Ash 2017 – Biomarin breaks away in haemophilia A gene therapy chase
Biomarin stuck a nose out in front of the pack of DNA therapeutics seeking to treat haemophilia A with long-term phase II data suggesting that, not only could the gene therapy valoctocogene roxaparvovec eliminate bleeding episodes, it could also restore clotting factor to normal levels.
This could be upended later in the haematology meeting with Spark Therapeutics scheduled to present on its dosing trial of SPK-8011, although the abstract suggests that it could struggle to leap the high bar set by Biomarin. Bigger patient numbers in phase III and longer follow-up will almost certainly take the shine off these initial valoctocogene roxaparvovec results, but nevertheless Saturday’s data show gene therapy inching closer to the market.
Not just better, but normal
Biomarin revealed data from a dose-escalation trial of valrox, previously known as BMN 270, with follow-up out to 78 weeks for severe patients infused with the highest dose, 6×10e13vg/kg. While the researchers had hoped to achieve clotting factor VIII levels of 5 international units per deciliter (IU/dl), above which spontaneous bleeding is rare, in fact all seven patients achieved normal levels of above 50IU/dl.
Annualised bleeding rates among the six patients on prophylactic factor VIII therapy at baseline dropped to zero, as did factor VIII infusions. This remained true of a later patient cohort that received a lower dose of 4×10e13vg/kg, even though the mean factor VIII expression in this group had just managed to reach that 50IU/dl threshold at week 44, rather than at week 12.
“This is way more than we wanted to achieve,” Dr John Pasi, director of the Royal London Hospital Haemophilia Centre and a professor at Queen Mary University of London, said at an Ash press conference. “Bleeding rates have essentially collapsed. All the patients have come off prophylaxis. That’s going from 140 to 150 plus injections a year to essentially zero.”
Consequently, patient quality of life as measured by the Haem-QoL-A instrument created by Bayer for rating its haemostasis products had increased by 16.6 points over baseline, above that achieved by patients taking Kogenate.
An apparent falloff of factor VIII expression at 78 weeks with the gene therapy is worth watching as these data mature and as Biomarin moves the doses into two separate single-arm phase III trials – especially as gene therapy is intended as a once-and-done treatment for which the California-based group might command as much as $1m per patient.
“Durability, that is a huge question for any gene therapy approach,” Dr Pasi said, adding that haemophilia B patients treated with gene therapies were expressing factor IX years later, and that looking at the valrox data as they stand meant “you could argue that we’ve reached a steady state”.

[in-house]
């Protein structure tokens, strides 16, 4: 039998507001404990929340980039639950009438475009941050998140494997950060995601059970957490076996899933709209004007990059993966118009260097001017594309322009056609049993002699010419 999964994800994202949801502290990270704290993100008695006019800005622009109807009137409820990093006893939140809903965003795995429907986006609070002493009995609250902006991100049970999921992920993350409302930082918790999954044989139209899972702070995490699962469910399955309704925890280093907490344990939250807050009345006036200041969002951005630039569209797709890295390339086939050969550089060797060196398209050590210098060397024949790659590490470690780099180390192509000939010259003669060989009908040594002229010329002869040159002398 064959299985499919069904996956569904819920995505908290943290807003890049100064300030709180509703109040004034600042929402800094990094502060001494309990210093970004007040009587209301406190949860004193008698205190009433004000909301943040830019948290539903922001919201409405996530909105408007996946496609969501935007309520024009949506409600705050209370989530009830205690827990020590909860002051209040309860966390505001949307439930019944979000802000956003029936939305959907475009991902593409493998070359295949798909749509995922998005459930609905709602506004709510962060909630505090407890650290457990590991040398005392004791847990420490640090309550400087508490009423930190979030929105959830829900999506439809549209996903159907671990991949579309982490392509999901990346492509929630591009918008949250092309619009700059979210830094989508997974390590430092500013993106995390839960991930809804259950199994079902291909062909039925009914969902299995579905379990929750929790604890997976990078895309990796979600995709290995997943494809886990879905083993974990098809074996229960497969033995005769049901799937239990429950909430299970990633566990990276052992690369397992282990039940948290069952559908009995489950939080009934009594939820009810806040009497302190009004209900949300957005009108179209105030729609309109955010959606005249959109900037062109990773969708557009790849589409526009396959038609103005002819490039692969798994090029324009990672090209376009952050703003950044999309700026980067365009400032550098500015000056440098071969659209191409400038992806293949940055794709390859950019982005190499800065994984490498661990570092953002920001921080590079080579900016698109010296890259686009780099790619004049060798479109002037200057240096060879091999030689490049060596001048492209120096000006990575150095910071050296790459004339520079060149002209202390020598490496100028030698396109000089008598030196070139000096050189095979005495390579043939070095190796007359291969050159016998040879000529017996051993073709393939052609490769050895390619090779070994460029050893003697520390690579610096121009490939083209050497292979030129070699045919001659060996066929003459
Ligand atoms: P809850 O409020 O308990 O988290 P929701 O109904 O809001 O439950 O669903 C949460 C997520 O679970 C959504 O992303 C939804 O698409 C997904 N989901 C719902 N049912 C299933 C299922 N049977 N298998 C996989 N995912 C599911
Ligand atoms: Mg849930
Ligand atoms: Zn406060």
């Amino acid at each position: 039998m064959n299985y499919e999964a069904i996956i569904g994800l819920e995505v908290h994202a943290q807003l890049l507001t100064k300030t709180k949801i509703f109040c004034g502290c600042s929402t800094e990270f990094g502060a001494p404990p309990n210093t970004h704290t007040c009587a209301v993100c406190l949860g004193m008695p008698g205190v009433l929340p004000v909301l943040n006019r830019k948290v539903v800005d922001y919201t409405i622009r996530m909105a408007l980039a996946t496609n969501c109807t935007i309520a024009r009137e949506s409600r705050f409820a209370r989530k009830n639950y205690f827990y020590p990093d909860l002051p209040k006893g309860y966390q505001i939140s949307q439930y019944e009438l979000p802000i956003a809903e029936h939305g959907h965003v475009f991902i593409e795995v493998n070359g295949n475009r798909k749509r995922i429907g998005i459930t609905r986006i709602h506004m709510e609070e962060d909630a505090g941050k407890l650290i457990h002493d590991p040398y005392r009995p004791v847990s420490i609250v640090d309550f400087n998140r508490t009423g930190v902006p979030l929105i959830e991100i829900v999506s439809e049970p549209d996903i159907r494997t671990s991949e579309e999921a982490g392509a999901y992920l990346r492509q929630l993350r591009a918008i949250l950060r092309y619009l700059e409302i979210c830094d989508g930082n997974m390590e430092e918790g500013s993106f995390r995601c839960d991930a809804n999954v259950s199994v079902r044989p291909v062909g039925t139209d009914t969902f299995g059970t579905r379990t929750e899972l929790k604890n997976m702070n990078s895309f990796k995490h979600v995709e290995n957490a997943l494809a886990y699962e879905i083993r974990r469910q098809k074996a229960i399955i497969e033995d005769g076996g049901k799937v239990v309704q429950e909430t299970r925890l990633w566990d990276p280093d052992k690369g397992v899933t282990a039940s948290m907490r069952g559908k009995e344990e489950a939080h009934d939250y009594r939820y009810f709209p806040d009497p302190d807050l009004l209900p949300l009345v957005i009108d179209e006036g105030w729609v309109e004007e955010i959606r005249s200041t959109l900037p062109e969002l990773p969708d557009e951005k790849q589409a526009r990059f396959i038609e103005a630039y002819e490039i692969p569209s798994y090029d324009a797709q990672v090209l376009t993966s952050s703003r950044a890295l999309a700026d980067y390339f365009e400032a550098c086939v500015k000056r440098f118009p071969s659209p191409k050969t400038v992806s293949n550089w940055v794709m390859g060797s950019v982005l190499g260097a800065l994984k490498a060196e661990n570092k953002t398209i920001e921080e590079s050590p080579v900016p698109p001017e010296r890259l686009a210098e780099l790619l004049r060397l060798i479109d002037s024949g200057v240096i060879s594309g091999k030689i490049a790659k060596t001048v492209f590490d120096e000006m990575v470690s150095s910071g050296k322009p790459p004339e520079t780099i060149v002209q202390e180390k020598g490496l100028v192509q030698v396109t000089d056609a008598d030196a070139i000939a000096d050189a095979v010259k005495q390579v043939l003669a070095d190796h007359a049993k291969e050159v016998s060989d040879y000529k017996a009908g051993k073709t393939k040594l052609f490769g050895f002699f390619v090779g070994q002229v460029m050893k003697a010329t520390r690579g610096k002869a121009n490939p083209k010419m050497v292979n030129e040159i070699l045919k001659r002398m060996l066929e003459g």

“I think there will be some steadying out,” he said.
The gene therapy crowd
Among the non-factor infusion approaches to haemophilia A valrox trails only Roche’s recently approved Hemlibra, and that antibody currently only has the go-ahead in patients who have developed inhibitors to factor VIII.
Alnylam’s RNA interference project fitusiran, which has struggled with safety issues – the US FDA recently lifted a clinical hold thanks to risk-mitigation efforts – is also in late phase II. In any case, fitusiran seeks to prevent bleeding by targeting thrombin, and is not necessarily a direct mechanistic competitor.
But, given the genetic expression of haemophilia and scientific advances, there are a number of potential gene therapy competitors queueing behind Biomarin. Spark is among them – its Ash abstract mentioned three patients dosed with SPK-8011 at a maximum of 23 weeks, and presumably there will be an update when investigators present on Monday. That abstract shows a best steady-state factor VIII level of 14%, which if unchanged on Monday will come as a disappointment.
The Pfizer-partnered Sangamo project SB-525, which now carries the Pfizer code PF-07055480, was dosed in its first patient in August, and a second one was announced in November. Shire, meanwhile, had hoped to begin dosing SHP654 by the end of 2017 and Ultragenyx’s DTX201, acquired with Dimension Therapeutics, is expected to follow SHP654 into the clinic in early 2018.
Surprisingly, there are bigger expectations for Spark’s project than for Biomarin’s – EvaluatePharma’s consensus of sellside analysts puts sales at $338m and $223m respectively. That should change should Biomarin’s apparent efficacy edge hold.
And it will be a tough pace for Sangamo, Shire and Ultragenyx to match.